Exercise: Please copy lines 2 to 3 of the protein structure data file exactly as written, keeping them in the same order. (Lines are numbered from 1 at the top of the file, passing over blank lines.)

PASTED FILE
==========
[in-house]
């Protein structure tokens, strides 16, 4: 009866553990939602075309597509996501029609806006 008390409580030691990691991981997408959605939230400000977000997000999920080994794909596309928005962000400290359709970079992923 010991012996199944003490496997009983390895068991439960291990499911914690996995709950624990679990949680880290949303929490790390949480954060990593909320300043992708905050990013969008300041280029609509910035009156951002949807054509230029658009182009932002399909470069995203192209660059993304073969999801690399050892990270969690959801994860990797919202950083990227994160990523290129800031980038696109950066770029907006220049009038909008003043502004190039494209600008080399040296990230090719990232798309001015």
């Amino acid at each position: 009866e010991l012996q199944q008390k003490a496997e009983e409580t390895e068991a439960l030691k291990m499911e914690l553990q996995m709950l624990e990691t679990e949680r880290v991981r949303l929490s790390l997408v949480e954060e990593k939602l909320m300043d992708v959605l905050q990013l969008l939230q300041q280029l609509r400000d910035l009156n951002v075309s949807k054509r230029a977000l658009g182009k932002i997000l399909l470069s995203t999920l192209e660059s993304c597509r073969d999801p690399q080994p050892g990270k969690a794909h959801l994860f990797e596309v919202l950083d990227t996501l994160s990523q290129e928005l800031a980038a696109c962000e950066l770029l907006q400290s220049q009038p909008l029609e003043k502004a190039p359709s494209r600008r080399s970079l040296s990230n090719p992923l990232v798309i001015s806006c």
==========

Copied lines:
């Protein structure tokens, strides 16, 4: 009866553990939602075309597509996501029609806006 008390409580030691990691991981997408959605939230400000977000997000999920080994794909596309928005962000400290359709970079992923 010991012996199944003490496997009983390895068991439960291990499911914690996995709950624990679990949680880290949303929490790390949480954060990593909320300043992708905050990013969008300041280029609509910035009156951002949807054509230029658009182009932002399909470069995203192209660059993304073969999801690399050892990270969690959801994860990797919202950083990227994160990523290129800031980038696109950066770029907006220049009038909008003043502004190039494209600008080399040296990230090719990232798309001015």
């Amino acid at each position: 009866e010991l012996q199944q008390k003490a496997e009983e409580t390895e068991a439960l030691k291990m499911e914690l553990q996995m709950l624990e990691t679990e949680r880290v991981r949303l929490s790390l997408v949480e954060e990593k939602l909320m300043d992708v959605l905050q990013l969008l939230q300041q280029l609509r400000d910035l009156n951002v075309s949807k054509r230029a977000l658009g182009k932002i997000l399909l470069s995203t999920l192209e660059s993304c597509r073969d999801p690399q080994p050892g990270k969690a794909h959801l994860f990797e596309v919202l950083d990227t996501l994160s990523q290129e928005l800031a980038a696109c962000e950066l770029l907006q400290s220049q009038p909008l029609e003043k502004a190039p359709s494209r600008r080399s970079l040296s990230n090719p992923l990232v798309i001015s806006c």